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Aug – Sep 2013 | Vol 2 No 1

A Man of Metal Sculptor Scott Cawood Images by Intent The Photography of Keron Psillas Art for Art’s Sake: Unveiling Artomatic@Jefferson Beer by Design: The Art of Brewing Ears, Eyes & Soul Billy Thompson, American Roots Guitarist Agri:Culture Backtracking Savoir:Fare Canal House Fiction Zachary Davis Poetry Paul Grant Ed:Cetera Søren Kierkegaard on The Oprah Winfrey Show Coda Found Art

“Delaware Water Gap” by Keron Psillas

a man of metal: Sculptor Scott Cawood

By Sheila Vertino


ulking pieces of rusted steel, stacked to the rafters, greet you as you enter metal artist Scott Cawood’s studio near Antietam Creek. Some things,

like bicycle chains and vintage silver spoons, you recognize. Others look vaguely automotive, their original purpose dulled by years of weather and neglect. Yep, Scott notes, “If it’s made out of metal, I probably have one.” Another thing you notice is near orderliness in the studio. Despite the fact that there are thousands of objects of all sizes and shapes, like-things are organized: typewriters here, exhaust pipes there, retired oil drums out back. “What I usually do is make piles. When you move them around and play with them, you understand how they are going to work.”


“Rise Up“ in the studio. Photo by the artist. 12 | fluent

Metal Intimacy Being able to transform scrap into sculptural forms requires deep knowledge of the properties of metals. Scott’s introduction began in the Coast Guard, at a Navy school where he excelled at making aluminum airframes for helicopters. “It was a kind of high-end riveting, and I had a knack for it. I was as surprised as anybody else!” Years later, he studied blacksmithing. “That was metal a couple of steps past what I knew about — metallurgy, intimate properties, what temperatures, how to weld it.” From forge welding, Scott moved on to electric arc and gas welding, which is what he uses on his sculptures today. At his open studio on the first Saturday of each month, people often bring Scott scrap metals, like these shapely motorcycle exhaust pipes. “I usually have a really specific idea that I want to convey, and then I let the materials define that.” Over the years Scott has learned, “If I predetermine that form too much, it just comes out lifeless. But if you let it talk to you, it will take its own form. It will take it where you don’t exactly think it was going to go.” “Rise Up” installation.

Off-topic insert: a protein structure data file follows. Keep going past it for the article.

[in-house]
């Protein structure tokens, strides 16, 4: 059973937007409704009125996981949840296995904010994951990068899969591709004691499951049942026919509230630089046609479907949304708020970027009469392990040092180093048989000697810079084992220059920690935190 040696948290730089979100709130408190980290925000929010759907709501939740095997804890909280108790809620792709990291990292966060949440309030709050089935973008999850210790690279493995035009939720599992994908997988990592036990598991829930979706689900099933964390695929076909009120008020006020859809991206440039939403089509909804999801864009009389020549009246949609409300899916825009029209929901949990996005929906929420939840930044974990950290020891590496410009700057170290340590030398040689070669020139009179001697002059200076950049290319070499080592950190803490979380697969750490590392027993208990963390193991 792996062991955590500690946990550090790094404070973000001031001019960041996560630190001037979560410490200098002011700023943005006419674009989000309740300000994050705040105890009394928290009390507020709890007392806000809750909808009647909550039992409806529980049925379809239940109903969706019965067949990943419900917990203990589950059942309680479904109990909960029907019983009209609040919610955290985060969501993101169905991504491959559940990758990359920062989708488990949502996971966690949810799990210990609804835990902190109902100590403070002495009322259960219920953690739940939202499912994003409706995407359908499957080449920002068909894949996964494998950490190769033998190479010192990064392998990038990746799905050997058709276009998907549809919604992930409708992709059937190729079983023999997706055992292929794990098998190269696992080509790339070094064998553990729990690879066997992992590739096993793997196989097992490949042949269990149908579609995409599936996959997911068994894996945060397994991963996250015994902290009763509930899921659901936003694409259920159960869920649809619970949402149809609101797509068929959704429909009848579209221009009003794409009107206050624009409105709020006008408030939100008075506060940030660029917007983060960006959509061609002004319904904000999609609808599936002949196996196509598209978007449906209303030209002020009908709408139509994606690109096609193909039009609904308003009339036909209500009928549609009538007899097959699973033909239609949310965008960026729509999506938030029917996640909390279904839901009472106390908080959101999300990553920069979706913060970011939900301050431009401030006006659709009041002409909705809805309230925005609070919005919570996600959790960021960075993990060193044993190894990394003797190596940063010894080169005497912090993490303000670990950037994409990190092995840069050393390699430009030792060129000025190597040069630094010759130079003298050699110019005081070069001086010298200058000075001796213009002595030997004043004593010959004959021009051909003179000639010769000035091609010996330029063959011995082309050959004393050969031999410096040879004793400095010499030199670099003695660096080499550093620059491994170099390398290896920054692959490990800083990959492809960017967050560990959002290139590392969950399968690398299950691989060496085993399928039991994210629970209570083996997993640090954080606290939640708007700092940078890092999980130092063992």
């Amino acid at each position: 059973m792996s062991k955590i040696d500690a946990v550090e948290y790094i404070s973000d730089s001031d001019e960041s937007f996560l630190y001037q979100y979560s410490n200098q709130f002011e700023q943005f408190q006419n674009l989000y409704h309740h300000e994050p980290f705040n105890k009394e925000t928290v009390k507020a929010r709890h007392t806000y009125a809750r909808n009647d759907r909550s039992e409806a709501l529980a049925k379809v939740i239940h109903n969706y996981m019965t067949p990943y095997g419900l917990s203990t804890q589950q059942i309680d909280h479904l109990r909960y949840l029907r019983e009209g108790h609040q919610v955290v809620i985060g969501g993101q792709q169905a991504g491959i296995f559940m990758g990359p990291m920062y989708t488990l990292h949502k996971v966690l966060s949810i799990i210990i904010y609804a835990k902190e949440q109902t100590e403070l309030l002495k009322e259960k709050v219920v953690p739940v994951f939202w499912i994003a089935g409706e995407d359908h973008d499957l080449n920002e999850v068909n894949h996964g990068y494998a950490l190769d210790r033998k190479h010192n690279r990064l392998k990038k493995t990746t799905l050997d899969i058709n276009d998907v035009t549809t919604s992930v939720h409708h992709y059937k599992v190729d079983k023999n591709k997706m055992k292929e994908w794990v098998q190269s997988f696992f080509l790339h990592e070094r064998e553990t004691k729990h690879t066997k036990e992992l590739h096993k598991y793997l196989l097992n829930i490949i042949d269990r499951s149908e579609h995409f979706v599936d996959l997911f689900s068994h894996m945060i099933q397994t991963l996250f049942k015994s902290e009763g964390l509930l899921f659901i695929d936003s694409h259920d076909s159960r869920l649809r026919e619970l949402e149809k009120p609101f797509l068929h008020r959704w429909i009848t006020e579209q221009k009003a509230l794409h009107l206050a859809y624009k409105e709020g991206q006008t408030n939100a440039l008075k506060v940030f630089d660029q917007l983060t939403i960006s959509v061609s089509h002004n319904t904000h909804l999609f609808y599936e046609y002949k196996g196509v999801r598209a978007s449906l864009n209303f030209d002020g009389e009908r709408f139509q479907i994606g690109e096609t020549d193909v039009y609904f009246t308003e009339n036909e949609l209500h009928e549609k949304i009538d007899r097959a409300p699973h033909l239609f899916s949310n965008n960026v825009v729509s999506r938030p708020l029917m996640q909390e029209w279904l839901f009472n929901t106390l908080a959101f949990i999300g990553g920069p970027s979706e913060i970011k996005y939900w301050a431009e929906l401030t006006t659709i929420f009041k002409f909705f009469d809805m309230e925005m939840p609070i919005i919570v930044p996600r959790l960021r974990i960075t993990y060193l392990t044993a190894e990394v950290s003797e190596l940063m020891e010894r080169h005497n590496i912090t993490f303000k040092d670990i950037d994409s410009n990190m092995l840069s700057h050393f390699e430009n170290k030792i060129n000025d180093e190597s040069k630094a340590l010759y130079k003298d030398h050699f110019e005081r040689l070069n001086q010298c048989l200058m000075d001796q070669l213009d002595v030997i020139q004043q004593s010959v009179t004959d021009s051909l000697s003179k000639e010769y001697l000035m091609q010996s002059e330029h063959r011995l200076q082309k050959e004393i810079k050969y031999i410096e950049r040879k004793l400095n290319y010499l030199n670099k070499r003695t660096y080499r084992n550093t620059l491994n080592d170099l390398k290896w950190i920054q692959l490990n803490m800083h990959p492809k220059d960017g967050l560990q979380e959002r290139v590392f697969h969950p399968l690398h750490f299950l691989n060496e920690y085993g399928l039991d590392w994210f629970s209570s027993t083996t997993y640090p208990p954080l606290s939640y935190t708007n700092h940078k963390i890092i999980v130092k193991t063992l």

PHOTOS TOP Sheila Vertino

Taking hold of exhaust pipes, Scott demonstrates how, “They almost look like a bowsprit — here’s her legs, here are her shoulders. I’ll make her hair coming out from the head like in the wind.”

This is Success? Why Do I Feel So Bad? Recently, Scott’s masterwork, “Rise Up,” was installed at the Center for Joint Surgery and Sports Medicine in Hagerstown. As he closed one chapter in his life and prepared to open another, he shares how that transition felt: I was living with it [“Rise Up’s” three figures] morning, noon and night for 18 months. I didn’t really think about when it’s not going to be here…. But by the third or fourth day [after the installation], it was like there was something missing…. I walked around in circles. Took a walk. Took a bicycle ride. Caught up on my laundry. Painted the porch. Pulled the weeds. Started doing all that stuff, to stay busy. But then I woke up and I just felt empty…. This is success? Why do I feel so bad? A good friend told him it sounded like post-partum depression. “I said, ‘I don’t really know. I never had a kid.’ She said, ‘Scott, you just had three kids. Not only that, right after you had ’em, you put them up for adoption!’ ” Scott muses, “Best way I can describe it is, there’s a hole in my soul and the wind’s just rushing through it.” PHOTOS BOTTOM C. Kurt Holter